Sponsor Message:
Civil Aviation Forum
My Starred Topics | Profile | New Topic | Forum Index | Help | Search 
Why No Single Engine Jets?  
User currently offlineAdam1115 From United States of America, joined May 2005, 63 posts, RR: 0
Posted (8 years 4 months 3 weeks 3 days 22 hours ago) and read 9599 times:

With all the press about inexpensive jets (VLJ's, eclipse 500) why aren't their single engine jet aircraft??

37 replies: All unread, showing first 25:
 
User currently offlineDesertAir From Mexico, joined Jan 2006, 1481 posts, RR: 0
Reply 1, posted (8 years 4 months 3 weeks 3 days 22 hours ago) and read 9599 times:

I would not want to fly on one for safety reasons. At least with two, one will do the job.

User currently offlineDw747400 From United States of America, joined Aug 2001, 1265 posts, RR: 1
Reply 2, posted (8 years 4 months 3 weeks 3 days 21 hours ago) and read 9582 times:

There are several VLJs with only one jet. The Diamond D-Jet is the most notable. A single turbine is still more reliable than a single piston in most cases, and very few people familiar with the aircraft have an issue with flying on one engine. Of course, FARs limit the size/uses of single jet aircraft, but a D-jet like aircraft offers improved safety and speed over a comparably priced piston.

[Edited 2006-07-30 22:45:00]


CFI--Certfied Freakin Idiot
User currently offlineBond007 From United States of America, joined Mar 2005, 5454 posts, RR: 8
Reply 3, posted (8 years 4 months 3 weeks 3 days 21 hours ago) and read 9529 times:

Quoting Dw747400 (Reply 2):
A single turbine is still more reliable than a single piston in most cases

..and 'safer' than a twin turbine.


Jimbo



I'd rather be on the ground wishing I was in the air, than in the air wishing I was on the ground!
User currently offlineL-188 From United States of America, joined Jul 1999, 29832 posts, RR: 58
Reply 4, posted (8 years 4 months 3 weeks 3 days 21 hours ago) and read 9520 times:

There was an attempt to produce a single engine Biz-jet called the Perigirne back in the 1980's.

One of the big issues with doing a single engine aircraft is protection for the control surface cables in the event that the engine bursts-which has happened in the past-remember that DL MD-80 that killed two people a couple of years back.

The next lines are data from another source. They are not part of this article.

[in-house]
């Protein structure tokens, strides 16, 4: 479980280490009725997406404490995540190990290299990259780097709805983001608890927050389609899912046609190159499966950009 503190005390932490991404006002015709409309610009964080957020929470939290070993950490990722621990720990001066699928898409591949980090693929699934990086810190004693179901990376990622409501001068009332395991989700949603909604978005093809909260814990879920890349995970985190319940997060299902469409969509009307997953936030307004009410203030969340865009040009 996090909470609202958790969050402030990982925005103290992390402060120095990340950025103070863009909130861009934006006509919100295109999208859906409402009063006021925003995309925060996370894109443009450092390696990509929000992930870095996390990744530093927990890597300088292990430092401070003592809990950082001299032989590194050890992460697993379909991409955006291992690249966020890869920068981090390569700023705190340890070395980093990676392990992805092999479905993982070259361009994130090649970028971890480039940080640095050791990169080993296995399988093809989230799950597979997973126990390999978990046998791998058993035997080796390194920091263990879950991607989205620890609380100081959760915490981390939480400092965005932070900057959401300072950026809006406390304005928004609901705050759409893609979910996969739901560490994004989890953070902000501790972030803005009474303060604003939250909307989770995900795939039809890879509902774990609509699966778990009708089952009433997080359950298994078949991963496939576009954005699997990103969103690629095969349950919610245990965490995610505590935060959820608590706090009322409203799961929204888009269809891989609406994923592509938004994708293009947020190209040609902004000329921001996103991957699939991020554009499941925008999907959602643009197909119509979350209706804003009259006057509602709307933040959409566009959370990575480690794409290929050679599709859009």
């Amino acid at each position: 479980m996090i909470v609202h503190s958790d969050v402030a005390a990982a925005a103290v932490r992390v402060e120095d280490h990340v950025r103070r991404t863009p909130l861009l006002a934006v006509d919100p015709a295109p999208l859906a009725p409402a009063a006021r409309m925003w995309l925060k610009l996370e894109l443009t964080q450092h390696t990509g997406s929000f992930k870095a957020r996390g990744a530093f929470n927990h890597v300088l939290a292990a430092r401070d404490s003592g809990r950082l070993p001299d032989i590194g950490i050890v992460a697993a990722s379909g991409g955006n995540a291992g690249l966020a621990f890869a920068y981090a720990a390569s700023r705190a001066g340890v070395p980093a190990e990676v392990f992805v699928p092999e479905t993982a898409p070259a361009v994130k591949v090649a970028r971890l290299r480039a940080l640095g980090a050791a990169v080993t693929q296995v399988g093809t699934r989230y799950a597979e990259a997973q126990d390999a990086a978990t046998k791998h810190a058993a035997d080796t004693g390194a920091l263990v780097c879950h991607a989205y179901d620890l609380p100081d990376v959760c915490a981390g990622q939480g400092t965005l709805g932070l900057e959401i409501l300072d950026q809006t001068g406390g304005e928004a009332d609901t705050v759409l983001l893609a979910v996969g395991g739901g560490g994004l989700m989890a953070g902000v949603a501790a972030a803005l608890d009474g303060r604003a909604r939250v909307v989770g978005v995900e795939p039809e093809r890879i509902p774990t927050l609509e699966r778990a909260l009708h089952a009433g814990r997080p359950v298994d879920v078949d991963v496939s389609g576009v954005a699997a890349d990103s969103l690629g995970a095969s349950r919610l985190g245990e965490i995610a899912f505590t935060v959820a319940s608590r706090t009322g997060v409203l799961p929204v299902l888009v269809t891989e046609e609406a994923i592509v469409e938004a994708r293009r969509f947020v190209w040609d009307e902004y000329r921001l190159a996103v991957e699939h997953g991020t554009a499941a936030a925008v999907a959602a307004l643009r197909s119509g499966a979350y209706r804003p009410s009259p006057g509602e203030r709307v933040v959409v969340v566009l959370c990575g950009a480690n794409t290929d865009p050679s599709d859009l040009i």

Those issues killed that product.



OBAMA-WORST PRESIDENT EVER....Even SKOORB would be better.
User currently offlineDarrenthe747 From , joined Dec 1969, posts, RR:
Reply 5, posted (8 years 4 months 3 weeks 3 days 21 hours ago) and read 9520 times:

and you would never get an ETOPS cert.

User currently offlinePPVRA From Brazil, joined Nov 2004, 8976 posts, RR: 39
Reply 6, posted (8 years 4 months 3 weeks 3 days 21 hours ago) and read 9492 times:

Quoting Darrenthe747 (Reply 5):
and you would never get an ETOPS cert.

By definition. But they could come up with an ESOPS cert. hehe

Extended-range Single-engine Operational Performance Standards



[Edited 2006-07-30 23:05:35]


"If goods do not cross borders, soldiers will" - Frederic Bastiat
User currently offlineIceTitan447 From , joined Dec 1969, posts, RR:
Reply 7, posted (8 years 4 months 3 weeks 3 days 21 hours ago) and read 9425 times:

Quoting Adam1115 (Thread starter):
With all the press about inexpensive jets (VLJ's, eclipse 500) why aren't their single engine jet aircraft??

You really have to ask?


User currently offlineEI787 From Ireland, joined Jan 2006, 1513 posts, RR: 21
Reply 8, posted (8 years 4 months 3 weeks 3 days 20 hours ago) and read 9417 times:

Here's the Diamond D-Jet:


View Large View Medium
Click here for bigger photo!

Photo © Mark Kryst



User currently offlineDLKAPA From , joined Dec 1969, posts, RR:
Reply 9, posted (8 years 4 months 3 weeks 3 days 20 hours ago) and read 9404 times:

There's a VLJ being produced in COS that has a single engine. If you go to Oshkosh this year you will see it...or what's left of it after the crash...on display.

User currently offlineJBo From Sweden, joined Jan 2005, 2379 posts, RR: 0
Reply 10, posted (8 years 4 months 3 weeks 3 days 20 hours ago) and read 9398 times:

There was the Visionaire Vantage, too, but if I recall, that never went anywhere for whatever reason. I think Visionaire went under or something.


I'd take the awe of understanding over the awe of ignorance any day.
User currently offlineJFKLGANYC From United States of America, joined Jan 2004, 3626 posts, RR: 6
Reply 11, posted (8 years 4 months 3 weeks 3 days 20 hours ago) and read 9387 times:

To be certified under Part 121 ops in the US, all aircraft must comply with Part 25 and Part 36. I believe Part 25 is redundancy and Part 36 is Noise Compliance. It may be vice versa.

Either way, every single aircraft must comply with redundancy in systems. You can not have the travelling public fly on an aircraft that does not have a back up system in place for each and every aircraft system.

Hydraulics, Landing Gear, Flight Controls, etc

That being said, Engines are the most obvious. You need to have at least two in case one goes out . . . which occasionally happens  Sad


PJ


User currently offline777fan From United States of America, joined Jan 2006, 2522 posts, RR: 2
Reply 12, posted (8 years 4 months 3 weeks 3 days 20 hours ago) and read 9338 times:

Probably for the same reason there aren't any commercial gliders!  laughing 


777fan



DC-8 61/63/71 DC-9-30/50 MD-80/82/83 DC-10-10/30 MD-11 717 721/2 732/3/4/5/G/8/9 741/2/4 752 762/3 777 A306/319/20/33 AT
User currently offlineDw747400 From United States of America, joined Aug 2001, 1265 posts, RR: 1
Reply 13, posted (8 years 4 months 3 weeks 3 days 20 hours ago) and read 9326 times:

Quoting DLKAPA (Reply 9):
There's a VLJ being produced in COS that has a single engine. If you go to Oshkosh this year you will see it...or what's left of it after the crash...on display.